Gunnar The Seal Dies: Former Real-Life Navy Seal Dies at 38

It’s a sad day for marine animal lovers as Washington’s National Zoo has reported that Gunnar, a gray seal who was trained by the Navy during the Cold War to perform tasks such as using a screw driver and retrieving objects from the ocean floor, has died. He was 38.

Born in Iceland in 1973, Gunnar spent a large portion of his early life as part of the U.S. Navy’s marine mammal program.

At age six months, Navy researchers had trained him to perform a number of unique underwater tasks since gray seals have the ability to dive down 475 feet and hold their breath for periods of 20 minutes at a time.

“In his career as a navy seal, Gunnar learned how to insert and remove equipment, use a screwdriver and turn a large wheel valve,” a spokesman for the National Zoo said in a statement.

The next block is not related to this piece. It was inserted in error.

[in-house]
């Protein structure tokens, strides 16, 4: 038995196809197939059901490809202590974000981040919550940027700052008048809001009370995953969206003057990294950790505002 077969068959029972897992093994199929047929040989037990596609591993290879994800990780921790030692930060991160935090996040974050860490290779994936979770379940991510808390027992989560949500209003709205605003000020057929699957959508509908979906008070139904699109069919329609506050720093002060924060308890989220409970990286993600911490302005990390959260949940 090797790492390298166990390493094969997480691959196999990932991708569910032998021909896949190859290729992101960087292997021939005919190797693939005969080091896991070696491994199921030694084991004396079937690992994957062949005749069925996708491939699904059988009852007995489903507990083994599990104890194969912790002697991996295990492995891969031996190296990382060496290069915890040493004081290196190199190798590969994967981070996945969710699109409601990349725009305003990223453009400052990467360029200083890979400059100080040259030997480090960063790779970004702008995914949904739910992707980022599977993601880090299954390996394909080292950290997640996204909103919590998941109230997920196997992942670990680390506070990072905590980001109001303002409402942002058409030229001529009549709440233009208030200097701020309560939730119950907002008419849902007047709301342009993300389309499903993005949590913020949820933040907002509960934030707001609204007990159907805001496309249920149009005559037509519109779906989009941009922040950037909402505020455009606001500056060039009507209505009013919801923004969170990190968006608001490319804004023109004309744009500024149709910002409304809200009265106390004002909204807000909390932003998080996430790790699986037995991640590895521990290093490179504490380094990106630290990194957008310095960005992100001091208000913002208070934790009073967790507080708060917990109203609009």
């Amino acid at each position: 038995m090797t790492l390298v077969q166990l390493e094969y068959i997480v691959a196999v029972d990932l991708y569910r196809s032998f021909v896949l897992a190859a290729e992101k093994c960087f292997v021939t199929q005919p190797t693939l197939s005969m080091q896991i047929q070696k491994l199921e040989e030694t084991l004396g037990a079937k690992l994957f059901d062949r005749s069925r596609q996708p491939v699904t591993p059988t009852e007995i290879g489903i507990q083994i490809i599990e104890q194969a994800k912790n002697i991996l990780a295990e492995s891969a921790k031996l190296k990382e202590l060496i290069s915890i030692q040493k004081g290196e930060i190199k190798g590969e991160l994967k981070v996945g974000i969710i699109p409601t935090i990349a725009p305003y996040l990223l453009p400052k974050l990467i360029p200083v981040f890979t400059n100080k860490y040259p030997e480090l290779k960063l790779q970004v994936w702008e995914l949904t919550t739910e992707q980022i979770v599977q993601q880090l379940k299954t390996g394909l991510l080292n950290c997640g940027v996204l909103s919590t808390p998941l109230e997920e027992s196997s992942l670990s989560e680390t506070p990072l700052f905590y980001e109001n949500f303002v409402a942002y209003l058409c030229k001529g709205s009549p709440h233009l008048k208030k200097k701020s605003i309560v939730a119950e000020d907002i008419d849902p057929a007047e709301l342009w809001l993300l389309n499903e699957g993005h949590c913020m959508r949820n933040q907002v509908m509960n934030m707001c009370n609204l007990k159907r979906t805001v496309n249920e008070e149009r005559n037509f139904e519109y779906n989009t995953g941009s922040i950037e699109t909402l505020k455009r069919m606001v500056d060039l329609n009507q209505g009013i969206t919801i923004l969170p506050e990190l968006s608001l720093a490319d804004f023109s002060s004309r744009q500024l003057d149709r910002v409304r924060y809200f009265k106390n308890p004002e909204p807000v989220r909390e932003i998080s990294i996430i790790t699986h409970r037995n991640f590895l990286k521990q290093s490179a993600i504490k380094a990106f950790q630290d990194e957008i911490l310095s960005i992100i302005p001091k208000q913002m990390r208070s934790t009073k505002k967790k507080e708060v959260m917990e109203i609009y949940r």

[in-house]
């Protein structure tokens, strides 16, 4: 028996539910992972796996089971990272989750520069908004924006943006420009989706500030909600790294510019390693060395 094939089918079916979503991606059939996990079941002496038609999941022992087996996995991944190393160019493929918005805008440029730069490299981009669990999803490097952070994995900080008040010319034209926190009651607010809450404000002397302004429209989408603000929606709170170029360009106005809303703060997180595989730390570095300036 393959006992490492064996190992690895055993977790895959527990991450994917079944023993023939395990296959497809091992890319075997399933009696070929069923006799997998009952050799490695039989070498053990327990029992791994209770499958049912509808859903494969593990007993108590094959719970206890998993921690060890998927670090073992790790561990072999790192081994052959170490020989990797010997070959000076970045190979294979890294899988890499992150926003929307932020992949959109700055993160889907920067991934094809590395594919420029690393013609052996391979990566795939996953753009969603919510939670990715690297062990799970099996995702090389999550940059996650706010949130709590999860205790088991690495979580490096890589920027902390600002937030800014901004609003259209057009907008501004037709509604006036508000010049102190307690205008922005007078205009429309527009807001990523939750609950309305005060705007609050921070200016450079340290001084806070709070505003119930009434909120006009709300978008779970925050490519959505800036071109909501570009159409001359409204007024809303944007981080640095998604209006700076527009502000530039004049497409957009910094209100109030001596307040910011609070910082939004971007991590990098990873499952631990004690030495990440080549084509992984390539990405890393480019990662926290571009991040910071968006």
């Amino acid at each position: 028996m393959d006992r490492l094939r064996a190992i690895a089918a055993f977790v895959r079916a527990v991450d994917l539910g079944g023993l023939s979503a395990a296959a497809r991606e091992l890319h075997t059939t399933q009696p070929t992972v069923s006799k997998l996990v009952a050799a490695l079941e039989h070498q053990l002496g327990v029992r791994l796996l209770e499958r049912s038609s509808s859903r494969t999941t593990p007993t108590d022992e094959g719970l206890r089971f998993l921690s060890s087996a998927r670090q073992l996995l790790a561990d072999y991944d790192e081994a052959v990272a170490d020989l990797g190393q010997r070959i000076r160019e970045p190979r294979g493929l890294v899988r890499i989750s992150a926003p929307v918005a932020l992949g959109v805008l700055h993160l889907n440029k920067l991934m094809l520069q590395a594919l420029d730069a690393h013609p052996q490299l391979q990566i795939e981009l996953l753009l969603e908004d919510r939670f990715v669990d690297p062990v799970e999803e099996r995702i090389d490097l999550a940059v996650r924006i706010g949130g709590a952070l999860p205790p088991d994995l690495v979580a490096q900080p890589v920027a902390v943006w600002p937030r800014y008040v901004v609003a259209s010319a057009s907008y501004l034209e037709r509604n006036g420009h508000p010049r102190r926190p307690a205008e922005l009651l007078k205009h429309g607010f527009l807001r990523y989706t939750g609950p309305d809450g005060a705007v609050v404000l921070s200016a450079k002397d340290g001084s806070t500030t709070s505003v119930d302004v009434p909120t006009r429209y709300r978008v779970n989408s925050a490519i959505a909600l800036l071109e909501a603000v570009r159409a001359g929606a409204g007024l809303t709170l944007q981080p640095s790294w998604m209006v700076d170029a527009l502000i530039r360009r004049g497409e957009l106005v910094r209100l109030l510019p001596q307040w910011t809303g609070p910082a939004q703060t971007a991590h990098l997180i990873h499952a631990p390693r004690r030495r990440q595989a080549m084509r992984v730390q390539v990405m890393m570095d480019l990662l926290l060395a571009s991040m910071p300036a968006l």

After his Navy career at the Naval Oceans Systems Center in San Diego finished in 1979 Gunnar was shipped off to the National Zoo, where he became the Zoo’s senior male gray seal.

Prior to his death, Gunnar, who lived well beyond the normal wild gray seal lifespan of 25 to 30 years, had been in “declining health” for several months, according to the Smithsonian National Zoo’s website.

He is survived by two female pups, Kara and Kija, who were born at the National Zoo but later transferred to the Adventure Aquarium in New Jersey.

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